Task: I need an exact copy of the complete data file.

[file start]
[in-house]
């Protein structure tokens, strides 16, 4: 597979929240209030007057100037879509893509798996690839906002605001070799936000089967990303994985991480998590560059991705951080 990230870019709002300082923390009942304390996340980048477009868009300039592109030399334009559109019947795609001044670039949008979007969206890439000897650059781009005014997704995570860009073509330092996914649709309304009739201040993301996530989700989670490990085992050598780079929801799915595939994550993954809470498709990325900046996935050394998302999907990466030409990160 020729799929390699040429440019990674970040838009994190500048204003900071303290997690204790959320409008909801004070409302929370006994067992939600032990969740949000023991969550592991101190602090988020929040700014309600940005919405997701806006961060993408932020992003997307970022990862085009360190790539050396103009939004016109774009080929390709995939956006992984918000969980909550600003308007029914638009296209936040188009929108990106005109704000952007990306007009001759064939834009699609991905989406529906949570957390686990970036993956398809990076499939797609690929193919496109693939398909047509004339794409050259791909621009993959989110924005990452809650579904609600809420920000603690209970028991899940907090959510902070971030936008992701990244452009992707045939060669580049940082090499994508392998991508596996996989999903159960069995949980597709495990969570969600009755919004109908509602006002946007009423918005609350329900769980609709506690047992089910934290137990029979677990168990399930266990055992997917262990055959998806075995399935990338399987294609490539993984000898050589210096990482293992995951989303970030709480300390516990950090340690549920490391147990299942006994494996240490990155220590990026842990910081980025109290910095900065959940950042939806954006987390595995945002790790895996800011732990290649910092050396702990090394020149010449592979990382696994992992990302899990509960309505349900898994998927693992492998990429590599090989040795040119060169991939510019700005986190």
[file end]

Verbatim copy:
[in-house]
């Protein structure tokens, strides 16, 4: 597979929240209030007057100037879509893509798996690839906002605001070799936000089967990303994985991480998590560059991705951080 990230870019709002300082923390009942304390996340980048477009868009300039592109030399334009559109019947795609001044670039949008979007969206890439000897650059781009005014997704995570860009073509330092996914649709309304009739201040993301996530989700989670490990085992050598780079929801799915595939994550993954809470498709990325900046996935050394998302999907990466030409990160 020729799929390699040429440019990674970040838009994190500048204003900071303290997690204790959320409008909801004070409302929370006994067992939600032990969740949000023991969550592991101190602090988020929040700014309600940005919405997701806006961060993408932020992003997307970022990862085009360190790539050396103009939004016109774009080929390709995939956006992984918000969980909550600003308007029914638009296209936040188009929108990106005109704000952007990306007009001759064939834009699609991905989406529906949570957390686990970036993956398809990076499939797609690929193919496109693939398909047509004339794409050259791909621009993959989110924005990452809650579904609600809420920000603690209970028991899940907090959510902070971030936008992701990244452009992707045939060669580049940082090499994508392998991508596996996989999903159960069995949980597709495990969570969600009755919004109908509602006002946007009423918005609350329900769980609709506690047992089910934290137990029979677990168990399930266990055992997917262990055959998806075995399935990338399987294609490539993984000898050589210096990482293992995951989303970030709480300390516990950090340690549920490391147990299942006994494996240490990155220590990026842990910081980025109290910095900065959940950042939806954006987390595995945002790790895996800011732990290649910092050396702990090394020149010449592979990382696994992992990302899990509960309505349900898994998927693992492998990429590599090989040795040119060169991939510019700005986190």